Profession of the Unseen: Postcolonial Scholar Poets and the Formation of World Literature
Burke, Jordan, English - Graduate School of Arts and Sciences, University of Virginia
Ramazani, Jahan, University of Virginia
“Profession of the Unseen: Postcolonial Scholar Poets and the Formation of World Literature,” recalls how poetry circulating between Africa, India, Britain, the Caribbean, and the United States redefined literature during the Cold War by reassembling what William James calls “the reality of the unseen.” Drawing on broad theories of forms and networks by Bruno Latour, Pierre Bourdieu, Talal Asad, and Jahan Ramazani, and on original interdisciplinary archival research, I map the surprising material connections between the institutionalized forms of religious knowledge and the forms of postcolonial poetry. This style of interfield reading derives from a network of postcolonial scholar poets who likewise “connect / beasts with monks / slave economies / and the golden bowl,” as the diasporic Indian poet and linguist A. K. Ramanujan has it. Opposing representations of religions within the colonies as premodern archetypes for empire, these poets dispersed a pantheon of colonial “high gods” using radical ethnographic and archival studies. Thereby, they exposed what Pierre Bourdieu calls “the illusio of field divisions,” of the racial, temporal, and formal structures that naturalize literary value.
Each of my chapters follows the archival footprints of academic poets whose literary innovations intersect with their significant interventions in religious studies. Chapter One connects the Ugandan poet and anthropologist Okot p’Bitek’s conflation of the religious past and modernity in his landmark poem Song of Lawino to his critique of the temporal politics of anthropology and of its literary limb, the Oxford Library of African Literature. Turning from time to race, my second chapter introduces to Caribbean studies the poet and historian Kamau Brathwaite’s correlation of international literary norms to the racial management of Afro-Caribbean religions. My third chapter lingers on the South Asian diasporic poet A. K. Ramanujan, an eminent linguist at the University of Chicago whose poetic studies of ritual language unsettled the American foreign policies behind postwar modes of cultural interpretation. With this last turn to interpretation, the mode of reading refined by these scholar poets became self-conscious. Contemporary poetry by the Trinidadian-British linguist Vahni Capildeo, my coda suggests, is the culmination of this mode coming to terms with itself. In the same way that these poets circled the globe, their projects interconnected through the Oxford University Press, radical publishing houses, and a network of research institutes throughout the anglophone world.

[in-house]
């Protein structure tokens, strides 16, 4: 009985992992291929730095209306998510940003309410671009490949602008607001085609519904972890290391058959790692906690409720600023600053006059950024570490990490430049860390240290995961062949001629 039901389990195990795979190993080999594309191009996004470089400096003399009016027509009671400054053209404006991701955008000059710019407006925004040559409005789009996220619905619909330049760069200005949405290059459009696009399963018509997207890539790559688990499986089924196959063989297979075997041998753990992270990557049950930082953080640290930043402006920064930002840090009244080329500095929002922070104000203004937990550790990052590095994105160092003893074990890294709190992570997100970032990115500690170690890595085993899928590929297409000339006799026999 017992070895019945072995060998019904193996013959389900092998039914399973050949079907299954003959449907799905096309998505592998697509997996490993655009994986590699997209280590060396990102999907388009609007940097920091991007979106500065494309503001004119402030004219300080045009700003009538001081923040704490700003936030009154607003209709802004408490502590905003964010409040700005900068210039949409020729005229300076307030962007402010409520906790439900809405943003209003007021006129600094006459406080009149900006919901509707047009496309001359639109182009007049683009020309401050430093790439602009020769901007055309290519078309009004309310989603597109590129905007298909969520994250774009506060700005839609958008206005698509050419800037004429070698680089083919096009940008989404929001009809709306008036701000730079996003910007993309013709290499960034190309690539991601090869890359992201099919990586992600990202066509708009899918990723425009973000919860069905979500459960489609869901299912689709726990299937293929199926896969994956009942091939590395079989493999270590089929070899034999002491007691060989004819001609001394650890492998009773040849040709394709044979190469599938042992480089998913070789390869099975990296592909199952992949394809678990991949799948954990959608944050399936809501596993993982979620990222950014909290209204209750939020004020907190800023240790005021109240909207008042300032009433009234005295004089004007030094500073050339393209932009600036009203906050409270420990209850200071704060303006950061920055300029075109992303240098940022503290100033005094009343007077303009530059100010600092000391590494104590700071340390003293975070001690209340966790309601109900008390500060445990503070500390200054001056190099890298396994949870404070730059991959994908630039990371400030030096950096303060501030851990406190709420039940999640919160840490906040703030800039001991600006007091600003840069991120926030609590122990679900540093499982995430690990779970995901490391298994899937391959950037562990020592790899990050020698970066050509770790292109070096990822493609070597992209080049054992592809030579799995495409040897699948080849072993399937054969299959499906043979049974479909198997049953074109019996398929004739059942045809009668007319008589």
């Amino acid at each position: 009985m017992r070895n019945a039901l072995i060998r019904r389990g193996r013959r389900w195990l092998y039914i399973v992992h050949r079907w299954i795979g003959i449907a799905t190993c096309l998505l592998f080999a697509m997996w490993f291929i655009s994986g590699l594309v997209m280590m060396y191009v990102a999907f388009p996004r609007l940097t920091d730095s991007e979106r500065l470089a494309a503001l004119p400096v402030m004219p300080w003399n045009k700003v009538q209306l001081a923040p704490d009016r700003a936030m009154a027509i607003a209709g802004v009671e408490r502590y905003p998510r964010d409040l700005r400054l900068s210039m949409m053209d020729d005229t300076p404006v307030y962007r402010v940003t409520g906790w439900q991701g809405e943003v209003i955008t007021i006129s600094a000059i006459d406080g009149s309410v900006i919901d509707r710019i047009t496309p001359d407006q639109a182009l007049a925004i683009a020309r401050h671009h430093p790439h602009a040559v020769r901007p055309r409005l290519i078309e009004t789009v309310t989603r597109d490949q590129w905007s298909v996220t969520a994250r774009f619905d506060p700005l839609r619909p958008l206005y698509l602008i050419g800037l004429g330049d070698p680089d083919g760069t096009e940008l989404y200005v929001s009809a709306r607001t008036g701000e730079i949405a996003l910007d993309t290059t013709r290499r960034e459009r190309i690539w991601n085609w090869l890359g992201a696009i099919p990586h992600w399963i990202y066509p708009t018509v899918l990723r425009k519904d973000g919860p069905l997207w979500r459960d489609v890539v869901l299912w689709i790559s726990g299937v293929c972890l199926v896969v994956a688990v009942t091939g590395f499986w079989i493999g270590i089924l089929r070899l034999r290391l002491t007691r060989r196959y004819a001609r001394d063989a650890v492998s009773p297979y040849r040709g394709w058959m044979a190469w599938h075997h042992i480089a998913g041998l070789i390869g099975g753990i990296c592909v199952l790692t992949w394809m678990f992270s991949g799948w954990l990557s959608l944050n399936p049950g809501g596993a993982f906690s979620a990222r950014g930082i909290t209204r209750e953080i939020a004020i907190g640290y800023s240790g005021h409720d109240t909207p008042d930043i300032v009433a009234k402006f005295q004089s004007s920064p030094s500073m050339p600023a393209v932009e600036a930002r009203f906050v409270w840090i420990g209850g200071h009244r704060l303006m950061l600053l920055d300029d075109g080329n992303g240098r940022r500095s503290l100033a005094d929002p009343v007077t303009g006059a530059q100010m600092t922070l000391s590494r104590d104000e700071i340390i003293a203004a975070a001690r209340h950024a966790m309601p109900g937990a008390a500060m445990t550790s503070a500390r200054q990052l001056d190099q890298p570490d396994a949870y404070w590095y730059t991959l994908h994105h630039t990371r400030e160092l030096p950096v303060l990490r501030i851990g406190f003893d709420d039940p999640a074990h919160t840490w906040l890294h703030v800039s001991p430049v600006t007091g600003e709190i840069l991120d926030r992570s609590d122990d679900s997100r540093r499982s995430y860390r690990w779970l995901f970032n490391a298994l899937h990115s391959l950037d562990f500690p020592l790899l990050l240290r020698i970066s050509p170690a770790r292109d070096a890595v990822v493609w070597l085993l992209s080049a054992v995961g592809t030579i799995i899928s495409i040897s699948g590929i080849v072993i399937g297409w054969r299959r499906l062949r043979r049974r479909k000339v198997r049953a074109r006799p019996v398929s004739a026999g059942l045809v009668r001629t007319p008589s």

If emerging accounts of the Cold War-era globalization of writing programs present the dissemination of literary pedagogy as a predictable transfer of ideas from center to periphery, I furnish a less isomorphic account. Trained in an array of disciplines, postcolonial scholar poets provide a much needed context for, rather than a contrast to, current retrievals of form, aesthetics, and interpretation in literary studies. Understanding them recalls how the reading and making of postcolonial literature intertwines with ongoing debates between disciplines about modernity, race, secularization, and the postwar management of knowledge.
PHD (Doctor of Philosophy)
Postcolonial Poetry, Postcolonial Literature, Religion and Literature, Okot p'Bitek, Kamau Brathwaite, A. K. Ramanujan, Vahni Capildeo, World Literature, Literary institution, Literary network, Cold War, Decolonization
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